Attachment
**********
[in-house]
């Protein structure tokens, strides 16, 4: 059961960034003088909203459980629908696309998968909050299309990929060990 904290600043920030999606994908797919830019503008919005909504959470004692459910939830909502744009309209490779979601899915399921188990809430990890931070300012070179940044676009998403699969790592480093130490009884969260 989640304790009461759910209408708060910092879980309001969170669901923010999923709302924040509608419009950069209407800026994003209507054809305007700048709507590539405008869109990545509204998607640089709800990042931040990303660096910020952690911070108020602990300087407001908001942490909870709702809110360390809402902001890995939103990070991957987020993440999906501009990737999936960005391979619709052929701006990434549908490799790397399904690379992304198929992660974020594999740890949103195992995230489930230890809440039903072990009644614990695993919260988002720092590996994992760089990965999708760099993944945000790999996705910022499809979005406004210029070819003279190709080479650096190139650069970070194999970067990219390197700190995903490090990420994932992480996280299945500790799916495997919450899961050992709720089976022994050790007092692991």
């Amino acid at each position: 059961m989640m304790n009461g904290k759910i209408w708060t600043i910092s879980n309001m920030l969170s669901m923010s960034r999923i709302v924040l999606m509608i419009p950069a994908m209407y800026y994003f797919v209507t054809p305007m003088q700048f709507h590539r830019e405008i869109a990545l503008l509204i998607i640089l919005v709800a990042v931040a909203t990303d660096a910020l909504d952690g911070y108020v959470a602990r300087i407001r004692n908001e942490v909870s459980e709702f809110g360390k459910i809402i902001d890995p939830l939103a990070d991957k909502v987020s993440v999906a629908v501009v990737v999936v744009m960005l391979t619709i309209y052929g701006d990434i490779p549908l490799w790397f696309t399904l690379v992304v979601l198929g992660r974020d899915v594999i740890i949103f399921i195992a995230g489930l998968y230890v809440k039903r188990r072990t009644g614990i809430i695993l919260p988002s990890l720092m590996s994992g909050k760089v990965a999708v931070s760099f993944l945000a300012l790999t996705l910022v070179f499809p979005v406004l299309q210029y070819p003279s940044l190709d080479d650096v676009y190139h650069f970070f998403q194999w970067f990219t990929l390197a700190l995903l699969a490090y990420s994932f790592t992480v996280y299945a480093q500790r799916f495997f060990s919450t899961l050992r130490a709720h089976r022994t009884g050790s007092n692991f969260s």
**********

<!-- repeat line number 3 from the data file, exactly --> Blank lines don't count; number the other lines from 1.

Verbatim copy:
């Amino acid at each position: 059961m989640m304790n009461g904290k759910i209408w708060t600043i910092s879980n309001m920030l969170s669901m923010s960034r999923i709302v924040l999606m509608i419009p950069a994908m209407y800026y994003f797919v209507t054809p305007m003088q700048f709507h590539r830019e405008i869109a990545l503008l509204i998607i640089l919005v709800a990042v931040a909203t990303d660096a910020l909504d952690g911070y108020v959470a602990r300087i407001r004692n908001e942490v909870s459980e709702f809110g360390k459910i809402i902001d890995p939830l939103a990070d991957k909502v987020s993440v999906a629908v501009v990737v999936v744009m960005l391979t619709i309209y052929g701006d990434i490779p549908l490799w790397f696309t399904l690379v992304v979601l198929g992660r974020d899915v594999i740890i949103f399921i195992a995230g489930l998968y230890v809440k039903r188990r072990t009644g614990i809430i695993l919260p988002s990890l720092m590996s994992g909050k760089v990965a999708v931070s760099f993944l945000a300012l790999t996705l910022v070179f499809p979005v406004l299309q210029y070819p003279s940044l190709d080479d650096v676009y190139h650069f970070f998403q194999w970067f990219t990929l390197a700190l995903l699969a490090y990420s994932f790592t992480v996280y299945a480093q500790r799916f495997f060990s919450t899961l050992r130490a709720h089976r022994t009884g050790s007092n692991f969260s």